‘Bike Tree Love’ Spruces up the Excelsior
3:05 PM PDT on April 22, 2019
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Nancy Enciso lives in a dark red house on France Avenue in the Excelsior. She was outside on Saturday's foggy, blustery morning, smiling and watching wide-eyed as some eighty people rode bikes and walked around her neighborhood and planted new fern pines, olives, and magnolia trees up and down the street. "It is going to look super!" she said.
The volunteers were working at the "Bike Tree Love" event, run by the Friends of the Urban Forest (FUF) and the San Francisco Bicycle Coalition. The planting was one of many "Earth Day" events held around the city. The objective was to plant 53 trees mostly on Athens and Moscow between Geneva and Russia, using shovels, picks, brawn and bikes. "We have to do it," said District 11 Supervisor Ahsha Safaí as he kicked off the day. "It's a way to make the city healthy and greener."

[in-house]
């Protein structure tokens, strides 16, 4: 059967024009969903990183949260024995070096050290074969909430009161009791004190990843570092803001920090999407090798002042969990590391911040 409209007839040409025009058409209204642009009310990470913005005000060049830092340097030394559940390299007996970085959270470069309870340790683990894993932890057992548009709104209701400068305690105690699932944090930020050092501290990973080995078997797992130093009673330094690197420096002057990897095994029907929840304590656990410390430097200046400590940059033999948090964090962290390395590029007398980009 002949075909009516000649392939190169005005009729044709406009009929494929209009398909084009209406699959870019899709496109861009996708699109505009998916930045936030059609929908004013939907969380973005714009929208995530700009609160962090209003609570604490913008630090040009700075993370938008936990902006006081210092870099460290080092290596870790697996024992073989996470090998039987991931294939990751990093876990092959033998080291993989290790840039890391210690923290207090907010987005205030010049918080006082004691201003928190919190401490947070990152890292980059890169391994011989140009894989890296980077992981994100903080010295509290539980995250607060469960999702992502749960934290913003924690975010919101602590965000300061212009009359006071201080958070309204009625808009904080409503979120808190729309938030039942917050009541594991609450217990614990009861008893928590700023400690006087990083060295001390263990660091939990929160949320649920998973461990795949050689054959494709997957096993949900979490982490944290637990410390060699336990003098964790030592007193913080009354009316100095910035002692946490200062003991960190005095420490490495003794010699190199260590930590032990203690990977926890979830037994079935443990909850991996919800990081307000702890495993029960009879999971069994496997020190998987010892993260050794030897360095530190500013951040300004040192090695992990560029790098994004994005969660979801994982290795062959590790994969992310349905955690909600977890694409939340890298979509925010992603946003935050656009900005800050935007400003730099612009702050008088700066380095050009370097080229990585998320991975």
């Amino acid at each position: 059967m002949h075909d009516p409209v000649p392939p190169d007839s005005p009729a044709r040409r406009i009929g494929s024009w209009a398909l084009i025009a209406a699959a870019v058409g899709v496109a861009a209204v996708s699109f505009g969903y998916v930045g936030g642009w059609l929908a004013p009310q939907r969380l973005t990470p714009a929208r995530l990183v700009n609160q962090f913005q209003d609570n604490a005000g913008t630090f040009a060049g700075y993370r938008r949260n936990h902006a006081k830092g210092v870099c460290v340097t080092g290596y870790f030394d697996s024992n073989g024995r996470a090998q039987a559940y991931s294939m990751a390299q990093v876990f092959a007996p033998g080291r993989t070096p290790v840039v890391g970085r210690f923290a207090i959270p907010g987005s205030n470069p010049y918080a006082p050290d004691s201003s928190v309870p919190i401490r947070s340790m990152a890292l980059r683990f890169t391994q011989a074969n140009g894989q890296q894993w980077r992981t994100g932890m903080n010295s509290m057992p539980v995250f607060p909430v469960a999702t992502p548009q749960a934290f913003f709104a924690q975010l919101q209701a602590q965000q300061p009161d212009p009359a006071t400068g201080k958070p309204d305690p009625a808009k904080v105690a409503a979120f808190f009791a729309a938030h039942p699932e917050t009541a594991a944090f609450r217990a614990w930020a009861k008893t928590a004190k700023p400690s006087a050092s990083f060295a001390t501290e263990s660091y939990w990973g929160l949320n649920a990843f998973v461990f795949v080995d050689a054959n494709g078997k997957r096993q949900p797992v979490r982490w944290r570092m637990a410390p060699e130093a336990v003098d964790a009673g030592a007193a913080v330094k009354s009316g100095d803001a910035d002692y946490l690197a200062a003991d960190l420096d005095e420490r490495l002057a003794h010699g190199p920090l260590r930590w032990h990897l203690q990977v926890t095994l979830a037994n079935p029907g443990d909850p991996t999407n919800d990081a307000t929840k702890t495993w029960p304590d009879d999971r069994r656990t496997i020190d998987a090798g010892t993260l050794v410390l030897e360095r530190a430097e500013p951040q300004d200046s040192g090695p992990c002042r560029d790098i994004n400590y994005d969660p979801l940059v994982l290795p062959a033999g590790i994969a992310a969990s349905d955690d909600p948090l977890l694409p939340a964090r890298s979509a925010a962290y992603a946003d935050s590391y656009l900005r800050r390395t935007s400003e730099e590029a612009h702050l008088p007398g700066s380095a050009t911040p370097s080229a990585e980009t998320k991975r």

Safaí also spoke about citywide legislation he helped push through to fund the planting of 500 trees every year in his district.
The SFBC provided rebuilt bikes and trailers to move trees and equipment. "We're loaning bikes for the day," said Jo-Anne Burgess, Program Coordinator at the San Francisco Bicycle Coalition, who was busy hooking up trailers like the one in the lead image. "These trailers get piled pretty high... sometimes carrying thirty pounds each." The loaners are bikes that were abandoned on SFMTA or BART property, and will ultimately be given away through SFBC's Community Bike Build Program.
Anthony Castanos (lead image) is an avid cyclist and FUF volunteer. "I'm out 'Fuf'ering every couple of weeks to give something positive to the community," he told Streetsblog. He added that streets with good tree canopies are calmer and more inviting for biking, and he especially appreciates the trees FUF planted on Page Street, which is part of his normal commute. "It's a huge component in making San Francisco beautiful," he said.
"We believe there is a nexus between trees, climate change, and health," said Dan Flanagan, Executive Director of Friends of the Urban Forest, in an address to the volunteers.
Enciso, meanwhile, was bubbling at the prospect of seeing all the new greenery on her street. "Can you plant one here... in front of my house?" she asked.
Since 1981, FUF, through events such as these, has planted more than 60,000 trees, totaling almost half of the city's street tree canopy.
More photos of the event below:
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